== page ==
In 1974, Vietnam War veteran Joe Haldeman wrote The Forever War, a groundbreaking work in the genre of military science fiction. In short, the novel detailed the hardships faced by soldier William Mandella when thrown into interstellar combat. Haldeman's seminal depiction of time dilation, censorship, violence, future shock, and cultural advancement was unlike anything written prior. In fact, Robert Heinlein, the author of Starship Troopers, famously said that The Forever War "may be the best future war story I've ever read!"
Decades later in 2008, director Ridley Scott announced that he would return to science fiction with a film adaptation of The Forever War. Throughout the years, Scott repeatedly cited James Cameron's Avatar as inspiration and that a script was in development with Channing Tatum attached. Yet with the releases of Prometheus, The Martian and Alien: Covenant, it seemed that Ridley Scott had lost interest.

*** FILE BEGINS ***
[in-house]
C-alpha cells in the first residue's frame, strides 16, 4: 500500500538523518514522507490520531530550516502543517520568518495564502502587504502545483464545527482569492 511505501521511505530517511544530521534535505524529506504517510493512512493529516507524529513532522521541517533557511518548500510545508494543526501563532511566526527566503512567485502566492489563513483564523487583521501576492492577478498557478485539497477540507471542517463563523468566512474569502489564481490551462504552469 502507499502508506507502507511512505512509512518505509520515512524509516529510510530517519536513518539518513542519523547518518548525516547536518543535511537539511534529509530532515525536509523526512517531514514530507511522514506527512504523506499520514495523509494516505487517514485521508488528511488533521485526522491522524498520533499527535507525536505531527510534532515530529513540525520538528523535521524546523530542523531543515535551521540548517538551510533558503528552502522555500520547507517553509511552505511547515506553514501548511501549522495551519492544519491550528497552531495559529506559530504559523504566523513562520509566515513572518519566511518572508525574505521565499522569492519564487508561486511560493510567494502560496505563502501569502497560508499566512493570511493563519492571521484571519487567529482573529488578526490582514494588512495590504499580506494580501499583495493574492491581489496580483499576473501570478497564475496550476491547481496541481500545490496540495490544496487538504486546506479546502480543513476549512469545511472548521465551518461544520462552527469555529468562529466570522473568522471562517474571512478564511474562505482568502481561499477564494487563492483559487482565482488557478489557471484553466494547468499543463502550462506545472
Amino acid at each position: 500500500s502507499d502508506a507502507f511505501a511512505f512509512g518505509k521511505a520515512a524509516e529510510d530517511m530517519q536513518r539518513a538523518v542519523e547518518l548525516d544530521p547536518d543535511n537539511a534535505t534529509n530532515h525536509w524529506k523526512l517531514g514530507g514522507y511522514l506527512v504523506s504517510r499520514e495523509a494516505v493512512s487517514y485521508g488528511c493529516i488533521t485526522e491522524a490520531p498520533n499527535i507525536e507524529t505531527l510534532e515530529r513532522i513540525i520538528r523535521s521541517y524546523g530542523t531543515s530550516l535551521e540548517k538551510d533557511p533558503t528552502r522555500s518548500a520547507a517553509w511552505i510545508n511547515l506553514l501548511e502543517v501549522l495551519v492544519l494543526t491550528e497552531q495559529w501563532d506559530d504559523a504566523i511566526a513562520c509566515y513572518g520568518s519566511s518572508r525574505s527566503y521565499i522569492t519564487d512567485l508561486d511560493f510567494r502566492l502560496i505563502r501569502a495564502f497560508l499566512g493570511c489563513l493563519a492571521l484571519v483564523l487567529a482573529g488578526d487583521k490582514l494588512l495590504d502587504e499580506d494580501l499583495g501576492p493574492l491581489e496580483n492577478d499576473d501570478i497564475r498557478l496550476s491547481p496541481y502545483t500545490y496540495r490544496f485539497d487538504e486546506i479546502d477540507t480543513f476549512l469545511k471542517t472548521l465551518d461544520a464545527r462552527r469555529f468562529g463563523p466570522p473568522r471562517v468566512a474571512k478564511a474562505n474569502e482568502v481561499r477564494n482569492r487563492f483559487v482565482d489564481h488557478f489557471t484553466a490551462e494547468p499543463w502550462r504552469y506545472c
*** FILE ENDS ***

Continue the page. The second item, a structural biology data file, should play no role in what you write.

In December of 2016, screenwriter Jon Spaihts remarked that a script was still very much underway. But since then, there have been no further updates.
A few weeks ago, I had the pleasure of speaking to Joe Haldeman myself about "The Forever War film. He told me that he himself was not too sure of the production's progress, though Warner Bros. did pay him a good sum for the rights. (He also mentioned that the wheat fields in Alien: Covenant looked strikingly like those in his novel!)
So what ever happened to Ridley Scott's The Forever War? Shout out your thoughts in the comments below!